# Fourier transform

Hi, I'm using the following definition for the Fourier transform.

$$F\left( q \right) = \int\limits_{ - \infty }^\infty {e^{iqx} f\left( x \right)dx}$$

(I used a capital F instead of f with a squiggle on top because the tex code doesn't seem to be working the way I intended it to.)

I have the function

$$f\left( x \right) = \left\{ {\begin{array}{*{20}c} {1,a < x < b} \\ {0,otherwise} \\ \end{array}} \right.$$

So $$F\left( q \right) = \int\limits_{ - \infty }^\infty {e^{iqx} f\left( x \right)dx}$$

$$= \int\limits_a^b {e^{iqx} dx}$$

$$= \frac{i}{q}\left( {e^{iqa} - e^{iqb} } \right)$$

According to the definition I'm using, is this the correct answer? I ask this because I'm not given an answer and I need to verify my answer by using the inverse Fourier transform. I haven't done complex analysis so integrals of ratios of exponentials and polynomials aren't things I can deal with right now. Which is why I'd like to know if I've taken the correct approach so that I can at least get through some questions.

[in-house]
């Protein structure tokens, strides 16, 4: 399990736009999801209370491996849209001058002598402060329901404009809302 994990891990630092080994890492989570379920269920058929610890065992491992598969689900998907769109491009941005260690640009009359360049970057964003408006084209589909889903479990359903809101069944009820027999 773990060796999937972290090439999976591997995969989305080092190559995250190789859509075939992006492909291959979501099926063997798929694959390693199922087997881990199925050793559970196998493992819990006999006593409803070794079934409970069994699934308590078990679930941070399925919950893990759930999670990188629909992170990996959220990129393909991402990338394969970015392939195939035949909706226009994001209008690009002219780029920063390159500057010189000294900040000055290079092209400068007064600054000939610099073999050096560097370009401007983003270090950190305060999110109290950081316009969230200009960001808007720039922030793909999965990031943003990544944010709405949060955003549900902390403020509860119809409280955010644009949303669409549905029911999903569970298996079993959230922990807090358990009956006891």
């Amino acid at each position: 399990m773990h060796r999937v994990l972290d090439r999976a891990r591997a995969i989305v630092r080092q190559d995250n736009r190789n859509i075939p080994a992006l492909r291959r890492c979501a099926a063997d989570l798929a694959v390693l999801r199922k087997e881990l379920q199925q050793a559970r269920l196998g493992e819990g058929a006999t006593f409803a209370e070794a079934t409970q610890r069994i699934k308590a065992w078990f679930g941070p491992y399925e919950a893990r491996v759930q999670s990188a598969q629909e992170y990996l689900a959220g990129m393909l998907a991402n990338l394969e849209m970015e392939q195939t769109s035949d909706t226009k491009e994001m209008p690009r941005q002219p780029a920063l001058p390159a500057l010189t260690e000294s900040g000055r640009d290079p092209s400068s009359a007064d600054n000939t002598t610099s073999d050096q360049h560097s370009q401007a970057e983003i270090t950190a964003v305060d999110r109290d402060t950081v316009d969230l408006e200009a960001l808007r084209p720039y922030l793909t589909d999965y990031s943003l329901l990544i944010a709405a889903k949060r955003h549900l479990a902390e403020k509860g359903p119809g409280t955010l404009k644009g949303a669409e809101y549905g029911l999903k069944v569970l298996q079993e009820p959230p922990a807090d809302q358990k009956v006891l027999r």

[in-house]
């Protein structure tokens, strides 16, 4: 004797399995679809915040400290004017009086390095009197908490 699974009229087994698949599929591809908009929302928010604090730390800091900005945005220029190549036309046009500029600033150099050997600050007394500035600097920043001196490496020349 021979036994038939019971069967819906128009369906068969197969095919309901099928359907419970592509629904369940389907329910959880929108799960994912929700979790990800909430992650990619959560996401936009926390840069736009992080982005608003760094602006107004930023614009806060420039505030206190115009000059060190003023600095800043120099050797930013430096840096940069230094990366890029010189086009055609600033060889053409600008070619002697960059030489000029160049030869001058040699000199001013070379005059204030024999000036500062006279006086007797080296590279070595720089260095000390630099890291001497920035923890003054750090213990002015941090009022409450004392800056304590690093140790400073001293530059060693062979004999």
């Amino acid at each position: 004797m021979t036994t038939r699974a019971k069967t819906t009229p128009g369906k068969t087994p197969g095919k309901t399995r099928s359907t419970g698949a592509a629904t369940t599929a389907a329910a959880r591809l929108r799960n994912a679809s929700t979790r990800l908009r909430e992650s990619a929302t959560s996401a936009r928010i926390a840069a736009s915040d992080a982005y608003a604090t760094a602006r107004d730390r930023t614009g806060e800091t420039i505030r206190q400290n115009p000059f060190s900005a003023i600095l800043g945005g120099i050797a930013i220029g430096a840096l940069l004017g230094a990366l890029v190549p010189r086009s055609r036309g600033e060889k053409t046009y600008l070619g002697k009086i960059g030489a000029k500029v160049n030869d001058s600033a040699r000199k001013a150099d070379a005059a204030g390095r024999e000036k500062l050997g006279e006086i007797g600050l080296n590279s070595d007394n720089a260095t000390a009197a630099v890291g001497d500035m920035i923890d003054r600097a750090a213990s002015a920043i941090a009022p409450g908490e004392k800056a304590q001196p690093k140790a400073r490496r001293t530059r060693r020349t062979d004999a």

Any help would be good thanks.

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## Answers and Replies

StatusX
Homework Helper
Yes, that's correct. You can rewrite that if you want as something like $e^{iq(b+a)/2}\sin(q(b-a))/q$ (that's probably not exactly right). Remember that the fourier transform of unit length square pulse centered at t=0 is a sinc function (sin(x)/x), with some extra normalization factors. Then you just need to shift and broaden this pulse to get a square pulse extending from t=a to t=b. Do you remember the frequency domain operations corresponding to shifting and broadening a pulse in time?

I've only just started on Fourier transforms so I don't know too much about them.Thanks for your help though, at least I can get through some questions now.